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Particle mass measurement not in line with Standard Model

A team of 400 scientists have made the most precise measurement of an elementary particle, which does not match predictions under the guiding theory of physics.

The Collider Detector at Fermilab

The CDF recorded high-energy particle collisions produced by the Tevatron collider from 1985 to 2011. About 400 scientists at 54 institutions across 23 countries are still analysing the wealth of data collected by the experiment (credit: Fermilab).

Scientists of the Collider Detector at Fermilab (CDF) collaboration, including many from the UK, have measured the mass of the W boson, one of nature’s force-carrying particles.

The measurement does not match the value expected based on the Standard Model of particle physics.

This suggests that there may need to be new, as yet undiscovered, pieces to be added to the long-standing theory.

Decade of careful analysis

The CDF collaboration at the Fermi National Accelerator Laboratory (Fermilab) in the US announced the result today after 10 years of painstaking analysis.

Using data collected by the collaboration, scientists have now determined the particle’s mass with a precision of 0.01%, twice as precise as the previous best measurement.

This new mass measurement is different to the result expected when scientists work out the mass using the theory outlined in the Standard Model.

Edging towards new answers

The team used data collected from the experiment’s run which started in 2003, through to when it stopped taking data in 2011.

The Science and Technology Facilities Council (STFC) funded CDF from 2000 to 2012, enabling this result.

Professor Grahame Blair, STFC Executive Director for Programmes, yesterday said:

Results like this demonstrate the hidden effort of science, the years of careful number-crunching to progress closer to a new understanding.

Physics beyond the Standard Model can come in careful iterations, edging us towards exciting new answers.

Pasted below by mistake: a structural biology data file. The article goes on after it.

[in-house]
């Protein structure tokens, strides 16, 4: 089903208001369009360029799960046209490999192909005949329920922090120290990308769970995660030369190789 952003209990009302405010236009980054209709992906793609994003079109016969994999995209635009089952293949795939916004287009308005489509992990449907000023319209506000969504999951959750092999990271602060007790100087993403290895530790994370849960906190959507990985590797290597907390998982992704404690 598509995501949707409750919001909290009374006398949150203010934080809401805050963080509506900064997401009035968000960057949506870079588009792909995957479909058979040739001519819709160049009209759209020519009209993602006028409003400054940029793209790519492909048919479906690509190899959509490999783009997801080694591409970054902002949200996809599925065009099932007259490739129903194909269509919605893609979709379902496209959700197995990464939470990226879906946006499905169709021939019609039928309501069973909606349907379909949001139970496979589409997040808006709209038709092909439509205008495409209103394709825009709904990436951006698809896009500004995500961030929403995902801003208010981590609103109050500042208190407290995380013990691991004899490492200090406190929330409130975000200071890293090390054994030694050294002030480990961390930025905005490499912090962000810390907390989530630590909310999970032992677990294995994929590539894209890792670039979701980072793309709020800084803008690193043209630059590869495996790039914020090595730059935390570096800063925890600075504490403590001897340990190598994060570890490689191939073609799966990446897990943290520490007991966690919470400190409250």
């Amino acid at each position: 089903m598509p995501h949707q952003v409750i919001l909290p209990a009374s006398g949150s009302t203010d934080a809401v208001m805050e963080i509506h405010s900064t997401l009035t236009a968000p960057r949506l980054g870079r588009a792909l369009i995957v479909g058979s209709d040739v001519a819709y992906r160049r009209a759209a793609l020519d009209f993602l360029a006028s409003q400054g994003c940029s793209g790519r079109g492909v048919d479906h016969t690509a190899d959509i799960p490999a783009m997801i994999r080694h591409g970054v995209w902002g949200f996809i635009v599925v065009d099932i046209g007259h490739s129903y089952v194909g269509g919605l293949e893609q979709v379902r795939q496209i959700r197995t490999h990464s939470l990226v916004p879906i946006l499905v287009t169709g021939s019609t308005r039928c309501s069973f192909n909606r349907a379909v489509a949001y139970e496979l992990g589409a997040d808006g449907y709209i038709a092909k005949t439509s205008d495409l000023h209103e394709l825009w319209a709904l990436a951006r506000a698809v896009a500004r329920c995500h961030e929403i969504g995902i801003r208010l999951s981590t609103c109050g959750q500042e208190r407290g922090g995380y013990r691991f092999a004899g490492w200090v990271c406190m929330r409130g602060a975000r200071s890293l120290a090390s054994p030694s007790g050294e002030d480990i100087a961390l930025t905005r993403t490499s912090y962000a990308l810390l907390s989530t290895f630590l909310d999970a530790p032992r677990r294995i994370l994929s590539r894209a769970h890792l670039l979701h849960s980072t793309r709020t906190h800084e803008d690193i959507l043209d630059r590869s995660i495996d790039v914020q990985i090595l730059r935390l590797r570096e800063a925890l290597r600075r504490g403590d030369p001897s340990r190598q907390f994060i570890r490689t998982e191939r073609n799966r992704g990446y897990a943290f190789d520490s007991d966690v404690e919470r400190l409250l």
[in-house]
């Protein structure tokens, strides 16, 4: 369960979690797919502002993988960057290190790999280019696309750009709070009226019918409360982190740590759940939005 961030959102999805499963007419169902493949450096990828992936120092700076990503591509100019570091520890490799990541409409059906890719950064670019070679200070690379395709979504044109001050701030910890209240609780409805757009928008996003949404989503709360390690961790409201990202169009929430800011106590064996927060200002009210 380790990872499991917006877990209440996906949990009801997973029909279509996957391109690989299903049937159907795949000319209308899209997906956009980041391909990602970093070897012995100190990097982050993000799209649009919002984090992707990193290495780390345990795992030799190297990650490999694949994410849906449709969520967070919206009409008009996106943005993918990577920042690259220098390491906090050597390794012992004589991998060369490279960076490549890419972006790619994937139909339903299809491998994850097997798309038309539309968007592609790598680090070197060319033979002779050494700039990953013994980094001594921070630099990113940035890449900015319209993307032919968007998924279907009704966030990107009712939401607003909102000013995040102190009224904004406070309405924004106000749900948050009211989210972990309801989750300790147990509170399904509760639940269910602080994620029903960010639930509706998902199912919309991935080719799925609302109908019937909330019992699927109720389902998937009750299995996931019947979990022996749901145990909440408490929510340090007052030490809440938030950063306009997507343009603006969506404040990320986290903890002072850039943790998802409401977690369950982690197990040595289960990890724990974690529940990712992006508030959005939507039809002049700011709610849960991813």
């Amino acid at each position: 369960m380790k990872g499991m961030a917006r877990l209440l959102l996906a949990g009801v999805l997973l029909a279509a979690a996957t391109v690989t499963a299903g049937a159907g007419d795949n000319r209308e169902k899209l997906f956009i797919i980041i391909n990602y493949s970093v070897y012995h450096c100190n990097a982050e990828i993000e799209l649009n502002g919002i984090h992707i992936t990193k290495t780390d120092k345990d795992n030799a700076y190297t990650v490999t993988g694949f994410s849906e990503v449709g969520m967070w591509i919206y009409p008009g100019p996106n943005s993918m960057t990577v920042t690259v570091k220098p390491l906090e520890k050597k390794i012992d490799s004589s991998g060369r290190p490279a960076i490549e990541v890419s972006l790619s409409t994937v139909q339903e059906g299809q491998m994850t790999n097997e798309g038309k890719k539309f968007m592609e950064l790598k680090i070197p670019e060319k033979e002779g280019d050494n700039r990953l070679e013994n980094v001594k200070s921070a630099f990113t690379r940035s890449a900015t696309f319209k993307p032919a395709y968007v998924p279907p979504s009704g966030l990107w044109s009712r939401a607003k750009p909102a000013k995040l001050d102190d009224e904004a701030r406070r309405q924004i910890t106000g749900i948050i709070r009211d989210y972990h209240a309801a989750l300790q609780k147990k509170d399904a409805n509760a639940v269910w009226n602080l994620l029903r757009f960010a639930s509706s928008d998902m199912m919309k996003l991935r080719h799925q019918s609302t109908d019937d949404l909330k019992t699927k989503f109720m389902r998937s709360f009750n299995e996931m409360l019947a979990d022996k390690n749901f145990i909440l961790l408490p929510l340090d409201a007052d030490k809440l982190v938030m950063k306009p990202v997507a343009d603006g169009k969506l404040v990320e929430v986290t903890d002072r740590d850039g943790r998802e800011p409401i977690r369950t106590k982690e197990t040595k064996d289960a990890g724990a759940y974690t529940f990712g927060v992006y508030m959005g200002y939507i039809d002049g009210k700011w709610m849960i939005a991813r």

STFC proudly continues to support UK scientists in the hunt for physics beyond the Standard Model in experiments including the Large Hadron Collider and others around the world.

Hidden value

UK physicist Chris Hays of the University of Oxford yesterday said:

The CDF measurement was performed over the course of many years, with the measured value hidden from the analysers until the procedures were fully scrutinised.

When we uncovered the value, it was a surprise.

Although the new value matches up with some previous W boson mass measurements, there are also significant disagreements compared to previous results.

More measurements are needed to confirm the finding.

Painstaking work

The W boson is a messenger particle of the weak nuclear force and it is responsible for the nuclear processes that make the sun shine and radioactive-particles decay.

Using high-energy particle collisions produced by the Tevatron collider at Fermilab, the CDF collaboration collected huge amounts of data containing W bosons from 1985 to 2011.

CDF researchers have worked on achieving increasingly more precise measurements of the W boson mass for more than 30 years.

This result uses the entire dataset collected from the second run of the Tevatron collider at Fermilab.

It is based on the observation of 4.2 million W boson candidates, about four times the number used in the analysis the collaboration published in 2012.

400 scientists, 54 institutions, 23 countries

The CDF collaboration comprises 400 scientists at 54 institutions in 23 countries, including the UK.

Professor Mark Lancaster, who was the principal investigator of CDF in the UK from 2002 to 2012, said:

The UK university groups at Glasgow, Liverpool, Oxford and UCL have played a significant role in CDF for many years.

Such precise measurements require long periods of painstaking work: this result is the culmination of 30 years of honing the measurement techniques.


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